‘To be honest, I was struggling until Robert gave me a stiff gin, and suddenly it came to me. Silmarillion with Cider!’
Mrs Snell said she had a ‘compelling vision’ of recreating Middle Earth in Ambridge, with Jim Lloyd as Eru Iluvatar (God) presiding over a kingdom of elves. ‘And in homage to Laurie Lee, the doomed lovers Beren and Luthien will plight their troth over a pint of Tumble Tussock.’
But Borchester Echo critic Tristram Hawkshaw was sceptical. ‘I hope Mrs Snell gives out free cider to the audience before each show,’ he said.’ It’s the only way anyone could sit through it.’


From the messageboards


We drop in on the AmMums forum, to see what’s got the online community talking this week:

•  Guess what ladies, exciting news! Lexi’s menstrual cycle is downregulating nicely! She went for tests this week. So it will soon be the green light for Adam’s exceptionally agile sperm. Isn’t that marvellous? Jenny.
  I don’t know how you can show your face on here, Jennifer, after what Alice said to Will at the funeral. She’s a selfish girl who doesn’t care about anyone else’s feelings. Clarrie.
Oh Clarrie, I know. I’m so sorry. I’ve already apologised to Will about Alice spoiling his day. But then, his day was pretty bad already, wasn’t it? It’s not as though it was ever going to be enjoyable… Jenny.
Shut up Jennifer. Everyone.
Hello mums, only me! Just wanted to share my great new tip for vegetable stew. It tastes super if you add fruit, nuts and spices to it. Do you know, one of my clients at The Elms suggested it? Who would have thought a homeless person would have an opinion? Pat.
• Clarrie – I see you’re online. I would have apologised in person, but you slammed the door on me… I’m so sorry about the funeral – I’m just having a huge gin to help me forget it. Please forgive me, so we can all move on, because I’m having such a terrible time at work. I mean, just the other day… Alice.
• Shut UP, Alice! Everyone.

 Poem of the Week


Many thanks to Borsetshire Laureate Bert Fry, who has sent us this moving tribute to Nic Grundy, whose funeral was held at St Stephen’s church, Ambridge, on Tuesday.

And so we laid young Nic to rest,
Everyone dressed in their best,
They played a song by Shania Twain,
And a poem about sunshine on grain.

Poor Will, he kept his head held high
As to his only love he said goodbye.
Supported by Nic’s mum, Beverley,
And brother Rod, who came down from Dundee.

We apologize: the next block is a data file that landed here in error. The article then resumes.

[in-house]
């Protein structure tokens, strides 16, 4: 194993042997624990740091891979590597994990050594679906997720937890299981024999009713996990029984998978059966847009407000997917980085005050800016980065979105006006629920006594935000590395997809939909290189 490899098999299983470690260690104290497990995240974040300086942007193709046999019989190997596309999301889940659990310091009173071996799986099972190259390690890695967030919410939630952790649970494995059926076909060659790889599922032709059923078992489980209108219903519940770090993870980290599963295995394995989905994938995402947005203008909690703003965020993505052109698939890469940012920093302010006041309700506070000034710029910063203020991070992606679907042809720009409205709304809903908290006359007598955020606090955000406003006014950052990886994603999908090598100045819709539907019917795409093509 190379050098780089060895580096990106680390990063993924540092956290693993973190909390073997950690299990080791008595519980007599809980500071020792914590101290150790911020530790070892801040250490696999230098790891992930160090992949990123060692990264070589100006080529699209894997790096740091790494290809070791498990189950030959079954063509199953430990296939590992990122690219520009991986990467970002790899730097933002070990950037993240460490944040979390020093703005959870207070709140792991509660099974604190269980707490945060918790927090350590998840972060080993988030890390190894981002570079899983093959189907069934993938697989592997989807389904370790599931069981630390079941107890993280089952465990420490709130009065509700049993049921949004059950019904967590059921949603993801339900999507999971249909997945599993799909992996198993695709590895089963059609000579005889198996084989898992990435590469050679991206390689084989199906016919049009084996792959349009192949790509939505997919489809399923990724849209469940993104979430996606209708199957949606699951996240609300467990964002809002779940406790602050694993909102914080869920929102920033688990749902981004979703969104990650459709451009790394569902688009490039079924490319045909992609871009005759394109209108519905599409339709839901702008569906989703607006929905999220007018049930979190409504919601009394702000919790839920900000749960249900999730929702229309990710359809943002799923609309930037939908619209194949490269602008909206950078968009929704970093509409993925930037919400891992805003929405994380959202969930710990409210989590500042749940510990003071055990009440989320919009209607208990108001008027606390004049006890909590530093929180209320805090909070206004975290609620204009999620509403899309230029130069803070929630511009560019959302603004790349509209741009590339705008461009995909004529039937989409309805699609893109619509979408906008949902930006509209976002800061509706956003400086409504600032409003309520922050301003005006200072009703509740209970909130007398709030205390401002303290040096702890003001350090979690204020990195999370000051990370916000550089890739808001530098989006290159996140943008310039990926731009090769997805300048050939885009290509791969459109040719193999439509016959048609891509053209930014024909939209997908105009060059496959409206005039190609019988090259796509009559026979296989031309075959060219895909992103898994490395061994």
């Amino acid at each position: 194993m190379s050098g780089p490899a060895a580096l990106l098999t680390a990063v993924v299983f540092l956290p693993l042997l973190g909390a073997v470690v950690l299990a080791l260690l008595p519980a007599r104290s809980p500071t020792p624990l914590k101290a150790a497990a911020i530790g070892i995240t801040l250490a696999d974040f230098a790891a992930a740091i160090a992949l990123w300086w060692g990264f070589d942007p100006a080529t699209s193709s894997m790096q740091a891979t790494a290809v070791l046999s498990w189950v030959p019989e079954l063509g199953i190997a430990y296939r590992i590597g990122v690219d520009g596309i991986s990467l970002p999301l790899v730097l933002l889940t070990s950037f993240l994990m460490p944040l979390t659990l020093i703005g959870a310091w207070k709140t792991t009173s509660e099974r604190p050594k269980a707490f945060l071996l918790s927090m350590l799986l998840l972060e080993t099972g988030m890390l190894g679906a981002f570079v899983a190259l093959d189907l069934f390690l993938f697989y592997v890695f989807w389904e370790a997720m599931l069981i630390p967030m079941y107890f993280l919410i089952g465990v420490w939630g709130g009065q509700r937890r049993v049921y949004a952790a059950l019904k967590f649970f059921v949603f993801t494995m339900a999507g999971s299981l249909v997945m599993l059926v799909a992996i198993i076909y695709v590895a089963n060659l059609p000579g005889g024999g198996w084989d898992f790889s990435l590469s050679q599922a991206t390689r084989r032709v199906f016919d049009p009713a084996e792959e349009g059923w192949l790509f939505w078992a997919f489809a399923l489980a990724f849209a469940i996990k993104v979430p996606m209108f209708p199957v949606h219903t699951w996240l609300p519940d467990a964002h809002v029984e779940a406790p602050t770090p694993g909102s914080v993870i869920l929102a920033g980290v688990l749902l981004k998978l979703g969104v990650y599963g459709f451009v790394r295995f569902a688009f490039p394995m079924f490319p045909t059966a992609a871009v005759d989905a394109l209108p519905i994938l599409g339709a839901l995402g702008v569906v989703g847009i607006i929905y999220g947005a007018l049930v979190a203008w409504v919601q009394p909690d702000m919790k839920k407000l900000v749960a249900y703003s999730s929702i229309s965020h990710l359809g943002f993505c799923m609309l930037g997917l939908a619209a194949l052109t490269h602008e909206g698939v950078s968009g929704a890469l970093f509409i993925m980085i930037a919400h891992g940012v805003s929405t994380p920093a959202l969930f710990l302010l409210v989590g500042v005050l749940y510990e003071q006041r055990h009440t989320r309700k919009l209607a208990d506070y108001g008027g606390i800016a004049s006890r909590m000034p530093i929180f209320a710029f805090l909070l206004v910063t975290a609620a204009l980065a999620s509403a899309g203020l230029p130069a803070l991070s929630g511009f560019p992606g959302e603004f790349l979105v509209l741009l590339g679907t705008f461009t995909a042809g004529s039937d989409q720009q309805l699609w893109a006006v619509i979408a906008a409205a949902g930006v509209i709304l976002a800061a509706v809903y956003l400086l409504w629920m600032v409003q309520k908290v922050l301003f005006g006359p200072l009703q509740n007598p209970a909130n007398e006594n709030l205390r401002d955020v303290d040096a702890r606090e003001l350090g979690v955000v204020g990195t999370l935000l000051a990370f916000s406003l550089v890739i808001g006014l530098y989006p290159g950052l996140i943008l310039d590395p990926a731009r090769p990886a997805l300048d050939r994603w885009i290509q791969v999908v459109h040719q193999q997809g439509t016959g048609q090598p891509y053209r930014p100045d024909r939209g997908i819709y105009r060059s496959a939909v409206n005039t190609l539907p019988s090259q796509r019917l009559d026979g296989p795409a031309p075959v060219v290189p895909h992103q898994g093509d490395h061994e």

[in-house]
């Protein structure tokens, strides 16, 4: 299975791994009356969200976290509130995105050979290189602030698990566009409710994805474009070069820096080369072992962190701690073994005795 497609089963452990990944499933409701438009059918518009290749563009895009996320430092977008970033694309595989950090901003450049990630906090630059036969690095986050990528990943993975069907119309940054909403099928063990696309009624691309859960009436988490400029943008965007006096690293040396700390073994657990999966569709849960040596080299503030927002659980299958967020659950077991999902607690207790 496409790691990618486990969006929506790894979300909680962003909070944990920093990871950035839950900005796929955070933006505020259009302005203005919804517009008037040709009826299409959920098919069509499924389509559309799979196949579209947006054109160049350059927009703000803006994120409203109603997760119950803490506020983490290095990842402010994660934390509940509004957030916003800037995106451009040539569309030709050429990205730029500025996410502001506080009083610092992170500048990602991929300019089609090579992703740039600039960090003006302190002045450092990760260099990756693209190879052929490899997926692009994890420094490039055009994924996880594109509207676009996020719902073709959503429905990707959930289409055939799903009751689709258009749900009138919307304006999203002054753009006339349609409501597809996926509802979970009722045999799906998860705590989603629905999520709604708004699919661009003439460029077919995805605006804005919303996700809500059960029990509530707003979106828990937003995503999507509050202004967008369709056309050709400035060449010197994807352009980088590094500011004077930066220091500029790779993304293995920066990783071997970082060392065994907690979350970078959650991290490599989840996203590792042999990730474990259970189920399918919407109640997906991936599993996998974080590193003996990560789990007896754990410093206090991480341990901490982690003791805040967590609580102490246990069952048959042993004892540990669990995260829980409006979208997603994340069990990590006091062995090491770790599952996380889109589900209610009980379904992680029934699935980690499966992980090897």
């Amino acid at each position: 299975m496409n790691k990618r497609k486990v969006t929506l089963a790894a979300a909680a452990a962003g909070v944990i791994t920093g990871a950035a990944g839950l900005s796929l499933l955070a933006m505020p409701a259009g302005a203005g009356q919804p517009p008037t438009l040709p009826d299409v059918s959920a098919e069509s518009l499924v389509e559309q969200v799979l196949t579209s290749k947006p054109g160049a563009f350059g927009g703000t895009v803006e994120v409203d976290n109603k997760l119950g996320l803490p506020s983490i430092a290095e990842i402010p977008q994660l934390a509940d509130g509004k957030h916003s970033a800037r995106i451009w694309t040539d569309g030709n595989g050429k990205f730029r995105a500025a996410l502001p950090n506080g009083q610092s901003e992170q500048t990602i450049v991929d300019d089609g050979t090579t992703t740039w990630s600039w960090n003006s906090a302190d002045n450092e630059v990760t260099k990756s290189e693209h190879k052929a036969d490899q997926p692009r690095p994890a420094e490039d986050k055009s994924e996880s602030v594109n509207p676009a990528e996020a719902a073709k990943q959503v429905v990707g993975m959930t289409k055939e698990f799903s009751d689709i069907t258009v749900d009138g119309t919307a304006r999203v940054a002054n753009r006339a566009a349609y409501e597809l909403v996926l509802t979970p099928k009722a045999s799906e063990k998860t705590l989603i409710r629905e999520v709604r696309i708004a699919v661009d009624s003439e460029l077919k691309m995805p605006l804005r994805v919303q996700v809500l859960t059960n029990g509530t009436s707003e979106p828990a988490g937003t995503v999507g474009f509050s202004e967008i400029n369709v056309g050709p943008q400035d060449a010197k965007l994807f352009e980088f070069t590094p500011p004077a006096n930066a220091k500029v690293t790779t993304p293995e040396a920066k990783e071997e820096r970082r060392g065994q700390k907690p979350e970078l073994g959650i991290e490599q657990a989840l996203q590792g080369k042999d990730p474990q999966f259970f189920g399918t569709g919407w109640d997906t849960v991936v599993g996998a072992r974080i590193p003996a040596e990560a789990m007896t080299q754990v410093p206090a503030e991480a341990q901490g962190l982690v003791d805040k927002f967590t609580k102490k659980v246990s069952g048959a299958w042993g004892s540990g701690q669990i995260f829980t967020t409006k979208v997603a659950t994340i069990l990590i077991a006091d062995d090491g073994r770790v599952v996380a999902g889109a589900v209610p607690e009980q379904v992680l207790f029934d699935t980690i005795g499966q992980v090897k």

It’s a tragic thing to see a grown man
Holding on to his mother’s hand.
But Clarrie and Eddie, they saw Will through,
And looked after those poor children too.

Poppy, too young to understand,
Held a posy in her hand,
And George in his uniform looked so smart,
Emma said it would break her heart.

But life goes on, or so they say,
And Pip Archer’s baby is on the way!
This week she felt the little one kick her,
And then she jumped as if I’d bit her!

I said to Ruth, I’m not being funny
I’d never try to touch her tummy!
She said: Bert, I don’t think you’re seen
As Ambridge’s answer to Harvey Weinstein.’

So farewell Nic, we’ll think about you
And Ambridge won’t be the same without you.
We’ll look after your kiddies, as best we can,
And tell them about their lovely mam.




Saturday, 17 March 2018

Marital strife and spiritual crisis in Ambridge...

St Stephen’s vicar ‘under strain’


The Revd Alan Franks, vicar of St Stephen’s, is said to be ‘a broken man’ and is holding talks with the Bishop of Felpersham over the future of his ministry, according to Church sources.
‘Alan feels he simply cannot connect with his flock on a spiritual level,’ said a close colleague. ‘He still regrets his failure, as he sees it, to counsel Rob Titchener. And he was very hurt about being virtually excluded from Caroline Sterling’s funeral last year, though he understood, her being an atheist and everything.
‘With Nic Grundy’s tragic death, Alan thought he was finally getting through to Will and was helping the family. But now Will is saying he won’t go to the funeral because he won’t believe a word of Alan’s sermon.’
Friends say that the Revd Franks is even doubting his vocation and may give up his ministry. ‘Alan is at rock bottom,’ his colleague said. ‘It’s only the success of the homeless shelter at The Elms that’s keeping him going, but there’s trouble there too. Clients have said they will stop going if Pat Archer serves them any more lentil bake. They say they’d rather be out on the snowy streets. It’s very sad.’

Your week in the stars


What does fate have in store for readers in the week ahead? Our resident astrologer Janet Planet reveals all…